Medical Licensing in Missouri
The Post-Dispatch is currently publishing a thorough series about how the Missouri state medical board disciplines doctors for medical errors or other crimes in Missouri. I commend the Post for the detail that the series includes. I, like a lot of people, think that long-form investigative journalism is the type of content that will keep newspapers a part of our lives going forward. You can’t just replace a series like this with bloggers.
There is a lot of good information in the series, and there are some solid recommendations for improvement in medical care. There are also some suggestions that make no sense at all, and the articles take some harsh and inaccurate shots on people I have known for a long time. For example, I don’t think there is anything wrong with a lawyer who represents doctors in civil cases serving on the medical licensing board. However, should the board itself have more than one public member? That is another question, but a good one raised by this series. I think the answer is that it should, which is similar to what I recommended a while back for judicial appointment boards.
This is the first time that I have blogged about a story in which my own dad is quoted, although the quote itself is not germane to this post.
The heart of the story is that Missouri’s medical licensing system is not strict enough. There are some frightening stories here about how doctors who have harmed people can continue to practice, leading to greater harms. Closely related are stories about doctors who have committed crimes unrelated to practicing medicine, who also continue to practice.
Not surprisingly, the series has led to calls for the licensing board to toughen up the penalties for doctors. That is different and more defensible than calls to toughen up the licensing of doctors in the first place. However, I think that the best improvements are the ones that involve making more information about doctors available to the public so that patients — and hospitals who hire doctors — have better data available all along. As Sen. Bill Stouffer said, in a quote with which I entirely agree:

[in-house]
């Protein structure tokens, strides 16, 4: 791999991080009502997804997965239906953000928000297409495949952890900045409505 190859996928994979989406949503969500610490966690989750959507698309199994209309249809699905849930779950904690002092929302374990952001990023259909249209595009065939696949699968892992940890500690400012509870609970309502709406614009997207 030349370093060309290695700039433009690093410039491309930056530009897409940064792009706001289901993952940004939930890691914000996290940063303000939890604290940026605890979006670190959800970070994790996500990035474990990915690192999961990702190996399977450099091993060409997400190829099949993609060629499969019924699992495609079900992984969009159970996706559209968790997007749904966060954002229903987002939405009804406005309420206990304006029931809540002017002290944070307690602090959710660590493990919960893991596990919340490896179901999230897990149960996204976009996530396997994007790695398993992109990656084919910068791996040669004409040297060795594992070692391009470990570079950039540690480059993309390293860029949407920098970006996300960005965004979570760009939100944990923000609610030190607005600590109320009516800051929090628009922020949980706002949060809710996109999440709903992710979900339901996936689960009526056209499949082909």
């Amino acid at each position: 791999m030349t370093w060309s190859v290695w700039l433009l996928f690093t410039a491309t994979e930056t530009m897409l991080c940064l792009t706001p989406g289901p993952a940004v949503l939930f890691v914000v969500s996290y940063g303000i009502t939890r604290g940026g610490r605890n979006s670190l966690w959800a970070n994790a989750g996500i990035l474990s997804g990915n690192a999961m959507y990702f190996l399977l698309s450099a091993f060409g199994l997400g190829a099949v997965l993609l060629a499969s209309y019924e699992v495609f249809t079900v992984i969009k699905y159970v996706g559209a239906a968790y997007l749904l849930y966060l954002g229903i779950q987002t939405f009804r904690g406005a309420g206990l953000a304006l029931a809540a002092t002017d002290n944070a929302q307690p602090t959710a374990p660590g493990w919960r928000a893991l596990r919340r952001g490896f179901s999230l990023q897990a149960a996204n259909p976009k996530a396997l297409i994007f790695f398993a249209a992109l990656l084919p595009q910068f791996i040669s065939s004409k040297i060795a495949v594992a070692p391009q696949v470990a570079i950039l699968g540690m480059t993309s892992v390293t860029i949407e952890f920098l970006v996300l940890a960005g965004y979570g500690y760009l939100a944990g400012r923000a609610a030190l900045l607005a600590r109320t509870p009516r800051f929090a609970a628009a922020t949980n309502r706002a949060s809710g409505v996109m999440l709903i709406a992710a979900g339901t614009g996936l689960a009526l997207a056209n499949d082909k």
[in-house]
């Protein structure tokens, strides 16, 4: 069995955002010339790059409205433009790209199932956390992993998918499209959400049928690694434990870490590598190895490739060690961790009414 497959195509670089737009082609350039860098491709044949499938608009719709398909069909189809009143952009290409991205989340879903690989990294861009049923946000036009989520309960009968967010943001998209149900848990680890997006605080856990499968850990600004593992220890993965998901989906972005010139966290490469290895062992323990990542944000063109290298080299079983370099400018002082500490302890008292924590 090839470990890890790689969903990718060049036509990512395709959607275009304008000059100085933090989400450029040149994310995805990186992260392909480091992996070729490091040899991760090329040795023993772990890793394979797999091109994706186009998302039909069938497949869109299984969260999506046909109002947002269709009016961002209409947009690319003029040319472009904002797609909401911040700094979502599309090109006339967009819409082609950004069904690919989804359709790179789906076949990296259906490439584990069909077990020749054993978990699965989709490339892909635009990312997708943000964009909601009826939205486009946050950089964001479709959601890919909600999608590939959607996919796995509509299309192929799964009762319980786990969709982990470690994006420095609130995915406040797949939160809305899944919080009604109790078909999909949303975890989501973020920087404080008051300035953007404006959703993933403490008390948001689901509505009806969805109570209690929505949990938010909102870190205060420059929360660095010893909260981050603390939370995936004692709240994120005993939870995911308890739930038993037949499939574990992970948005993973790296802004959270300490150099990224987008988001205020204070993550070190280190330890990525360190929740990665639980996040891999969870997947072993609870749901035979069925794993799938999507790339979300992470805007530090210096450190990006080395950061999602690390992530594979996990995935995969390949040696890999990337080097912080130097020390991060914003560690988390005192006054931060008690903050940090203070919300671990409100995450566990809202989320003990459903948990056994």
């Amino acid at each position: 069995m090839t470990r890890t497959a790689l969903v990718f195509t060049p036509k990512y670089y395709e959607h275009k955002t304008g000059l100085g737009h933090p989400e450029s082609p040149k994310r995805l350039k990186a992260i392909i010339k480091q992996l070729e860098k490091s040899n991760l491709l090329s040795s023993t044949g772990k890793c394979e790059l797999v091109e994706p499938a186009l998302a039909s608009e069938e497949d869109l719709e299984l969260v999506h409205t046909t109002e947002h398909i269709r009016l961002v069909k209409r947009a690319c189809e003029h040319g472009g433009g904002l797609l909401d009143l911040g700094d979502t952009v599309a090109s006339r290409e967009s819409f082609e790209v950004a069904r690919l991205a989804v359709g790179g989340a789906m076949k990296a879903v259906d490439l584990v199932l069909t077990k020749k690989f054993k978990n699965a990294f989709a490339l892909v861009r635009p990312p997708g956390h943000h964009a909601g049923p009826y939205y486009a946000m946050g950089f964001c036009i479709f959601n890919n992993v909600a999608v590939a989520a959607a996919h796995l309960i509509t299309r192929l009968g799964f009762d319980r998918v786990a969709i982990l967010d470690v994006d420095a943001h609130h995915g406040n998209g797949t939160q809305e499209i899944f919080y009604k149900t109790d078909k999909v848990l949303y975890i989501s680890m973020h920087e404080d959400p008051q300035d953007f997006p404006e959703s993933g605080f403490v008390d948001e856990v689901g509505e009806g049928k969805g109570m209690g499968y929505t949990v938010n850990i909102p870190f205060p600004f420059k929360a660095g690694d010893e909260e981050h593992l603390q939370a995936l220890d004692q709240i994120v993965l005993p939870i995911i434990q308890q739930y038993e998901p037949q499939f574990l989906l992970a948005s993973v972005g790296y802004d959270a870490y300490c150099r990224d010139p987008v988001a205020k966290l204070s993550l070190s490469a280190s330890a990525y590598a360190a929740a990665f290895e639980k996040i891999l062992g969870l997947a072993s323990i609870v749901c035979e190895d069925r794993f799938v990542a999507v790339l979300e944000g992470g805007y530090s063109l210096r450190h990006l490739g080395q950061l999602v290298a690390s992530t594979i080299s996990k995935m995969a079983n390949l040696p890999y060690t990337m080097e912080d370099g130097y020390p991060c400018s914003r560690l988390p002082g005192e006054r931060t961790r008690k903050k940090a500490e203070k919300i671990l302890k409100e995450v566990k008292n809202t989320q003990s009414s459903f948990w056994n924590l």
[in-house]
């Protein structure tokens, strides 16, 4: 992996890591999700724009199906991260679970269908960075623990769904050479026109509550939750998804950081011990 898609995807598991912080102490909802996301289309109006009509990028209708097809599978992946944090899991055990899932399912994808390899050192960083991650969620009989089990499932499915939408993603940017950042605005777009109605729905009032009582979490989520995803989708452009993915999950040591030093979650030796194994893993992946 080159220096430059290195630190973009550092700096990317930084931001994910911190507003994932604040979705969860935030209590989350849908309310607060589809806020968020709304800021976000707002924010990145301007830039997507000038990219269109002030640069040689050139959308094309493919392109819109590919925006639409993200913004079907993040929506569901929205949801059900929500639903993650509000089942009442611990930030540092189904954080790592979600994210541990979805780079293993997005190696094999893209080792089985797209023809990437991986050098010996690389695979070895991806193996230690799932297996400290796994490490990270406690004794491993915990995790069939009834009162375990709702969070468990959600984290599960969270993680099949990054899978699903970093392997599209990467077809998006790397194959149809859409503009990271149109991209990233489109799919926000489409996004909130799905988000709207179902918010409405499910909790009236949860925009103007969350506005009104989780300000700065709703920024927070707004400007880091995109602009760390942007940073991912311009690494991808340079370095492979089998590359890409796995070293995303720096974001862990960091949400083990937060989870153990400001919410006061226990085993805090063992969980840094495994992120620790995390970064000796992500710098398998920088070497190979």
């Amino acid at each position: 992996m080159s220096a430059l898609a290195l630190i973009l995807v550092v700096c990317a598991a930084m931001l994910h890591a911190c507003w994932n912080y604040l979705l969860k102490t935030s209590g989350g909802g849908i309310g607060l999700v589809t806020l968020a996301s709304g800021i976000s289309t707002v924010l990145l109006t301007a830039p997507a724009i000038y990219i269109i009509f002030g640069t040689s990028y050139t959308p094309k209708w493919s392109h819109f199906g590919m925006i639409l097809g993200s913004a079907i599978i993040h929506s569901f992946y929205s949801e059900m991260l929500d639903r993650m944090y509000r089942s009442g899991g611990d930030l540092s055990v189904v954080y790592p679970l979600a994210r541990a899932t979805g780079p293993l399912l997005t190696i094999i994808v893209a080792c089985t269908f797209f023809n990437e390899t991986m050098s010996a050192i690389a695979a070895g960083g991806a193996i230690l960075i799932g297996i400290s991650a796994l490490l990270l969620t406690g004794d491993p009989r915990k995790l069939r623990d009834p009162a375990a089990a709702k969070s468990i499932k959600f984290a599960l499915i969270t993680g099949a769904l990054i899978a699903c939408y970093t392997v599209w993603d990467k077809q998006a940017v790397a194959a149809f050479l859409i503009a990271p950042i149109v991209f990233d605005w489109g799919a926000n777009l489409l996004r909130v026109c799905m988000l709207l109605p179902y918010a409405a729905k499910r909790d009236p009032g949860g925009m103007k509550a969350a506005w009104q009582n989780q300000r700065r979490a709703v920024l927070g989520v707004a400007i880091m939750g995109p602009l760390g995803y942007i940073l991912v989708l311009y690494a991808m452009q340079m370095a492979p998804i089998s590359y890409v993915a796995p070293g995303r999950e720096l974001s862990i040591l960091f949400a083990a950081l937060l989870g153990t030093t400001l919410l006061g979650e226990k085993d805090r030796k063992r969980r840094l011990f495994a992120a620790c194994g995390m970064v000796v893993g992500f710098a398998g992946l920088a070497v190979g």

State Sen. Bill Stouffer, R-Napton, said changes to the state laws should start with making the letters of concern a public record and allowing patients to compare doctors’ performance.
“I think transparency would cure a lot of our problems in health care,” Stouffer said. “It’s amazing what the light of day cleans up.”
We do have a system in which doctors who harm patients can be held accountable. It is our very robust civil court system. I supported tort reform back in 2005, but even with those needed changes, doctors that irresponsibly treat patients can still be readily held accountable. Is that enough, though? Do we need tighter changes to state criminal penalties and licensing restrictions in order to monitor medical care?
If those changes involve improving the information available to everyone, then I support them, although I understand that concerns of doctors who would fear that some members of the public would not be able to tell the difference between a bogus malpractice suit and a legitimate claim.
If the changes involve restricting the license to practice medicine for those convicted of a crime related to medical care (i.e., sexual abuse of patients, or Medicare fraud), then I can also support that. If the changes involve restricting the license to practice for those convicted of a crime unrelated to medical care, then I have to question the benefit of stripping their license. If they commit a crime, they should receive the proper punishment for that crime. I fail to see why, after they have served the punishment for that crime, they should not be allowed to earn a living in their profession. A person who does not pay taxes on their rental property at the Lake of the Ozarks should be properly punished for that, but not prevented from filling my cavities or diagnosing the debilitating case of globophobia I currently suffer from.
So, don’t come after me and ask whether I think a child rapist should be allowed to practice medicine, because child rapists should receive prison terms long enough to make the practice of medicine moot.